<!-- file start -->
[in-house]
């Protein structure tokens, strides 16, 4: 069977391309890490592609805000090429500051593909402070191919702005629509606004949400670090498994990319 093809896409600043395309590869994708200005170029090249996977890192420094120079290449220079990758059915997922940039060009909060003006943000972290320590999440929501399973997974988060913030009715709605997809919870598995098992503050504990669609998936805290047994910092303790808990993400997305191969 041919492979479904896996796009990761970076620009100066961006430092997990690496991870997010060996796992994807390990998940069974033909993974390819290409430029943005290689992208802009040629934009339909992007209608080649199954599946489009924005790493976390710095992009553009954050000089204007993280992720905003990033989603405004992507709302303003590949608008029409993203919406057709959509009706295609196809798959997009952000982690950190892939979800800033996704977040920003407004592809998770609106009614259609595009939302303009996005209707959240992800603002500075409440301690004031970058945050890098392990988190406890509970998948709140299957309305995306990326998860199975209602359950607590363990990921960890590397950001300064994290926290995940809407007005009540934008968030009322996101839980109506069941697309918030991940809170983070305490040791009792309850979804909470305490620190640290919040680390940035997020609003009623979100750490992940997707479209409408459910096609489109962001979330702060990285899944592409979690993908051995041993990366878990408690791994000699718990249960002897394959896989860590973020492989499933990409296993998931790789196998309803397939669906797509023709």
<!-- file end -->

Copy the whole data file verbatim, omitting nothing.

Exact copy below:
[in-house]
């Protein structure tokens, strides 16, 4: 069977391309890490592609805000090429500051593909402070191919702005629509606004949400670090498994990319 093809896409600043395309590869994708200005170029090249996977890192420094120079290449220079990758059915997922940039060009909060003006943000972290320590999440929501399973997974988060913030009715709605997809919870598995098992503050504990669609998936805290047994910092303790808990993400997305191969 041919492979479904896996796009990761970076620009100066961006430092997990690496991870997010060996796992994807390990998940069974033909993974390819290409430029943005290689992208802009040629934009339909992007209608080649199954599946489009924005790493976390710095992009553009954050000089204007993280992720905003990033989603405004992507709302303003590949608008029409993203919406057709959509009706295609196809798959997009952000982690950190892939979800800033996704977040920003407004592809998770609106009614259609595009939302303009996005209707959240992800603002500075409440301690004031970058945050890098392990988190406890509970998948709140299957309305995306990326998860199975209602359950607590363990990921960890590397950001300064994290926290995940809407007005009540934008968030009322996101839980109506069941697309918030991940809170983070305490040791009792309850979804909470305490620190640290919040680390940035997020609003009623979100750490992940997707479209409408459910096609489109962001979330702060990285899944592409979690993908051995041993990366878990408690791994000699718990249960002897394959896989860590973020492989499933990409296993998931790789196998309803397939669906797509023709």